Thursday, November 13, 2008

On English Handbooks

My focus is primarily technical handbooks. But there is a literature on writing handbooks. Segal (1995), for example, notes:

"The definition of handbooks as referential reveals a peculiarity of the genre: these are texts written to be used rather than read. And matching the fact that handbooks have no reader per se is the fact that they also, in a sense, have no authors." p. 112

"An effect of the readerless, authorless, and seemingly refereential nature of handbooks is that we tend to see them as bascailly interchangeable." p. 112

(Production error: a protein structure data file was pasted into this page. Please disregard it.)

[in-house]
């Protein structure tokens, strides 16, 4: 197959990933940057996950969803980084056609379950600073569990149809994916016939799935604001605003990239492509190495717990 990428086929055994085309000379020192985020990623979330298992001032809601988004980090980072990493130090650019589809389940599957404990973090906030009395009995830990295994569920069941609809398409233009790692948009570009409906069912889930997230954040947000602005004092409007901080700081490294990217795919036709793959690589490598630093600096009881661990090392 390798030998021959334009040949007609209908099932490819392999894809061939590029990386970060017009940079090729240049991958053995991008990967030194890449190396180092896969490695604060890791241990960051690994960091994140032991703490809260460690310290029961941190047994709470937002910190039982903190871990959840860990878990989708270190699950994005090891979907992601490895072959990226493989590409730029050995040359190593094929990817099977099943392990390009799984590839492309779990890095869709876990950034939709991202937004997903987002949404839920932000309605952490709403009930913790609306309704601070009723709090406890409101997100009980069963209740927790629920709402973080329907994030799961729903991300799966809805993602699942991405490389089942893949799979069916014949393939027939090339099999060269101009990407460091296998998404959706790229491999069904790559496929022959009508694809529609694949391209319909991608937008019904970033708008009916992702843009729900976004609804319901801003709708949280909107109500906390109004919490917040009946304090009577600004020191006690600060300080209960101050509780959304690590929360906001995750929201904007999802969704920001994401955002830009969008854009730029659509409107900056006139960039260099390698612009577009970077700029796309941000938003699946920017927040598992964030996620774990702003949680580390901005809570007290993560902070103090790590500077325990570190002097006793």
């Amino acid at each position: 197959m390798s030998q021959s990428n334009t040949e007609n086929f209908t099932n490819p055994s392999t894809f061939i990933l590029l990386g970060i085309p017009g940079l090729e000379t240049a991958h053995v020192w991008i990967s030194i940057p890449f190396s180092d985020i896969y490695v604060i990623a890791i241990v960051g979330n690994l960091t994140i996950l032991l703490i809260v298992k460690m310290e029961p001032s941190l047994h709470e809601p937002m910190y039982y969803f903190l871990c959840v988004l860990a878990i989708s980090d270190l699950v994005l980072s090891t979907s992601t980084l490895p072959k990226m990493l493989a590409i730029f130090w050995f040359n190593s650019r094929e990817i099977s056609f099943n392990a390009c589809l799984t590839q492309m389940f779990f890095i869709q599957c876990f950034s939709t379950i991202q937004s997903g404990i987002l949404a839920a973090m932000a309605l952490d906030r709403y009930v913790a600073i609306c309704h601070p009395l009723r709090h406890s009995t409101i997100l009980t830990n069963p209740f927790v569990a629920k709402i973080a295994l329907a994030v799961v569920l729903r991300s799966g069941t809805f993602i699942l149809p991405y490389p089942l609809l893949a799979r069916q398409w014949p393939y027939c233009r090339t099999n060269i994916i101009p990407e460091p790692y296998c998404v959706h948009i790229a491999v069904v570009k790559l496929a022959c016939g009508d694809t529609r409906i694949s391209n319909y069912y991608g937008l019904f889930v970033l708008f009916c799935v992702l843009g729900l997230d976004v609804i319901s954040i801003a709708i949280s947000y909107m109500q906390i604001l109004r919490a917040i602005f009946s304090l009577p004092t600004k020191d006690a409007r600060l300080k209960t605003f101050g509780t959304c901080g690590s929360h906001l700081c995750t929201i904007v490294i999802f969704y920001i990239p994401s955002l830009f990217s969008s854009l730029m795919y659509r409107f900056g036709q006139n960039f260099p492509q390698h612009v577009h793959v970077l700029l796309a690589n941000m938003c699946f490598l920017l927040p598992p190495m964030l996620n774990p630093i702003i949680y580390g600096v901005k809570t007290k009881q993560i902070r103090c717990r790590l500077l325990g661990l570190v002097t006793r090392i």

References

Segal, Judy Z. (1995). Textbooks and subtexts or how to choose a handbook. Journal of Teaching Writing, 14(1&2), 111-127.

She also gives some other references of interest:

Connors, Robert (1983). Handbooks: History of a genre. Rhetoric Society Quarterly, 12, 87-98.
Mayers, Walter E. (1971). Handbooks, subhandbooks, and nonhandbooks: Texts for Freshman English. College English, 32, 716-724.
Shramek, Dennis. (1992). Textbooks in Focus: Handbooks. College Composition and Communication, 43, 272-276.

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